Given this, its focus on unscripted, and the small scale of its DTC efforts to date, a merger with WarnerMedia never seemed obvious (though a smaller merger with CNN seemed more obvious to some). Why would two legacy media businesses with newer SVOD bets in the DTC space merge to maximize the value of their linear media businesses over their streaming businesses?
So this merger has been a surprise for many in the media industry - it was never an imagined scenario by the wisdom of the crowds (as Joe Adalian writes in Vulture).
The deal terms are interesting because they are weighted more towards financial engineering, as The Hollywood Reporter explained:
Wall Street observers said the Reverse Morris Trust bore the mark of major Discovery shareholder and media mogul John Malone, who has a reputation for complex, tax-efficient deals.
But for John Malone’s approval and his sophisticated insights into tax-efficient deals, this merger was unlikely to happen. Nor was another suitor likely to offer a business outcome for AT&T where it shed debt and got both $43B in return to reduce debt, a 71% share in the new business for shareholders, and seven board seats in DiscoMax.
I think this is an important detail given how much speculation focused on a WarnerMedia-NBCUniversal merger. I was skeptical of that merger happening because according to the PARQOR Hypothesis, the optimal outcome required the acquisition of Six Flags, too. But this Reverse Morris Trust detail implies that AT&T probably did not have compelling outcomes in front of it which also returned both $43B in cash and a majority share of the new company to its shareholders.
It is also worth noting neither Malone’s participation nor ultimate sign-off on eliminating his voting shares in Discovery to get a deal done with WarnerMedia was guaranteed. It could be argued that but for John Malone, this deal would not have been reached.
But it also could be argued that, but for John Malone, this DiscoMax would be less reliant on a linear model going forward. Zaslav seems to share Malone’s belief that “merging content and distribution usually doesn’t make sense”:
“I think that the technology of connectivity and digital technologies are one focus, and creating content that people get addicted to is another focus,” he said. “And you seldom would find both of those in the same management team.”
In other words, but for John Malone, HBO Max’s streaming strategy might have continued and Jason Kilar might have stayed for DiscoMax.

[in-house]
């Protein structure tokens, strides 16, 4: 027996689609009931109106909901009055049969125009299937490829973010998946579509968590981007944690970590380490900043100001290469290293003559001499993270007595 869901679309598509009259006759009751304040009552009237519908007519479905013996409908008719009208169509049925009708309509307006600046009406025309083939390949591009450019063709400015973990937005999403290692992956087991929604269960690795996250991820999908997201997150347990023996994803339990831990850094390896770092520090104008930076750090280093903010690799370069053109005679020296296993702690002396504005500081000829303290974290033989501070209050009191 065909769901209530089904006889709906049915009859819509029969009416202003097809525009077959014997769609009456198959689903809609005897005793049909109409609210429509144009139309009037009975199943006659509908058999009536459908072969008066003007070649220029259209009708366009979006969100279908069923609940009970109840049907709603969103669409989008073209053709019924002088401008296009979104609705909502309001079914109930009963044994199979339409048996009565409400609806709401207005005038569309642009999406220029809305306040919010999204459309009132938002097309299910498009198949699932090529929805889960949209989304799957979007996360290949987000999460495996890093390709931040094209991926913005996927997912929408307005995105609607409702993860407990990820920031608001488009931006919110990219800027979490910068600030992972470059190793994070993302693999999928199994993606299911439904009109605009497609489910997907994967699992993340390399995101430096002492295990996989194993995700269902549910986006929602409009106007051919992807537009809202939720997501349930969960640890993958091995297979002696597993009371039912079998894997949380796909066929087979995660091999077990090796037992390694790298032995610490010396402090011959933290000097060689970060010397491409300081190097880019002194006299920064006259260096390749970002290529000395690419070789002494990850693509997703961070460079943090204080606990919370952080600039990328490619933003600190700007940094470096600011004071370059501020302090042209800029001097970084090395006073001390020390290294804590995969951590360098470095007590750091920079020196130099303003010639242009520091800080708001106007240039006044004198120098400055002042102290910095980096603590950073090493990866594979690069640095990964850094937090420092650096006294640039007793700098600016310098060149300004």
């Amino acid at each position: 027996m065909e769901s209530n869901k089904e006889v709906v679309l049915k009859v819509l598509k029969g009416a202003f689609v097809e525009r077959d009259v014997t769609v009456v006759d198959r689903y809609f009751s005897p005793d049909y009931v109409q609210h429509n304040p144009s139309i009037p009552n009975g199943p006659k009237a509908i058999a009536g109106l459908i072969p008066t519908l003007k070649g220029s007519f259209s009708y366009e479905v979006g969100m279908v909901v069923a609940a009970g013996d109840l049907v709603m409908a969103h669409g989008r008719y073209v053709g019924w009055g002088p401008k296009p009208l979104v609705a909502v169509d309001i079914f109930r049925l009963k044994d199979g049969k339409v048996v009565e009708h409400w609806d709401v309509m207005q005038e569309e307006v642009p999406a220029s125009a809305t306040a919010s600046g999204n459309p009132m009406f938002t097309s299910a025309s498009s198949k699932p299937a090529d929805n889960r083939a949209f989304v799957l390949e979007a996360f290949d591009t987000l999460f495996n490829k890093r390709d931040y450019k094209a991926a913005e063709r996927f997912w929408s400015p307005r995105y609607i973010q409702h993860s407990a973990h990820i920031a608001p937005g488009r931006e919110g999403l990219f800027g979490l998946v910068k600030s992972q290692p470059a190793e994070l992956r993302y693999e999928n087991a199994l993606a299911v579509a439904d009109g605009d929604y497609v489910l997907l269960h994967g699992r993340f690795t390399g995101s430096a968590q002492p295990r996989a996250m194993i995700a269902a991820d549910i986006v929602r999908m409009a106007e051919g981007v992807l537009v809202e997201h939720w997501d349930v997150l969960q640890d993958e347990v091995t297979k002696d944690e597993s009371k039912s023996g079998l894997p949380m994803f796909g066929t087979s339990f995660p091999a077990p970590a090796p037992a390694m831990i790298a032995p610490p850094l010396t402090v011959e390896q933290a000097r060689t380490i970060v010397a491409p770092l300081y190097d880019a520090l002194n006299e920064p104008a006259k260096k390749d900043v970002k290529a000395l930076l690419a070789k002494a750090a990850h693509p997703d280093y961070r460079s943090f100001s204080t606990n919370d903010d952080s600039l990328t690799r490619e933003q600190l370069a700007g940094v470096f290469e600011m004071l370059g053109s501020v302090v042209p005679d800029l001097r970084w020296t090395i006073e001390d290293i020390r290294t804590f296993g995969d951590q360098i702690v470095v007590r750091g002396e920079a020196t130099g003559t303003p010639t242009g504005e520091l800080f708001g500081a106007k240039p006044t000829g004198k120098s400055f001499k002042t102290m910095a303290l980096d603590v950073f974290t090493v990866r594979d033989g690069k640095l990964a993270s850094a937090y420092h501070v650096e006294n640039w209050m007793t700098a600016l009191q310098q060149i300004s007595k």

2. Timing & Pull-Forward Impact
Last month I wrote about how Netflix’s deal with Sony reflects the “pull-forward impact” of the pandemic on both Netflix (slowdown in subscribers growth and STARZ (“forcing it to have an unusually heightened focus on marketing its original series”).
The question is how the timing of the deal reflected the “pull forward impact” of the pandemic on AT&T. Stankey mentioned the term “escape velocity” a few times in this morning’s press conference announcing the deal:
I think what he was referring to was how, for the past three quarters, “Domestic HBO Max and HBO Subscribers after we subtract Retail subscribers” has been steady:
34,408 (Q3 2020)
34,648 (Q4 2020)
34,490 (Q1 2021)
The AT&T ecosystem has provided no obvious Wholesale growth for HBO over three successive quarters. Moreover in Q1 2021, it did not share an “HBO Max - Activations (Cumulative)” metric in its Q1 2021 earnings after having done so over the past year. That metric implicitly told the story of Wholesale conversion to HBO Max accounts. After Q4 2020, AT&T no longer had that story to tell.
As Variety’s Cynthia Littleton reports, this added urgency to the early discussions between Stankey and Zaslav:
…in part because Netflix and Disney released financial data indicating that their streaming platforms were growing by leaps and bounds during pandemic conditions. WarnerMedia was seeing traction with HBO Max after Warner Bros.’ movies started to land on the service day-and-date with theatrical releases.
My guess is this data was increasingly weakening the rationale for AT&T to keep WarnerMedia in-house: despite evidence that Kilar and his team were doing a great job growing the subscriber base, the business had pain points which AT&T could simply not solve for with more cash (as it did with $200MM in payouts to compensate talent impacted by day-and-date release), or with its enormous user base, or with a lower price point. HBO Max was not scaling as well as its competition had within the same time period (more on this under Fiduciary vs. Visionary, below).
Stankey added some color to this point in the Investor Conference Call in response to a question about the future of “the HBO Max relationship on an ongoing basis with wireless and broadband and the like”:
…the opportunity for David to grow this media company globally is what outstrips the value creation from us owning the asset and driving churn and customer acquisition and connectivity domestically in the U.S. and allowing him to go after a opportunity globally that's got a much bigger multiple on it.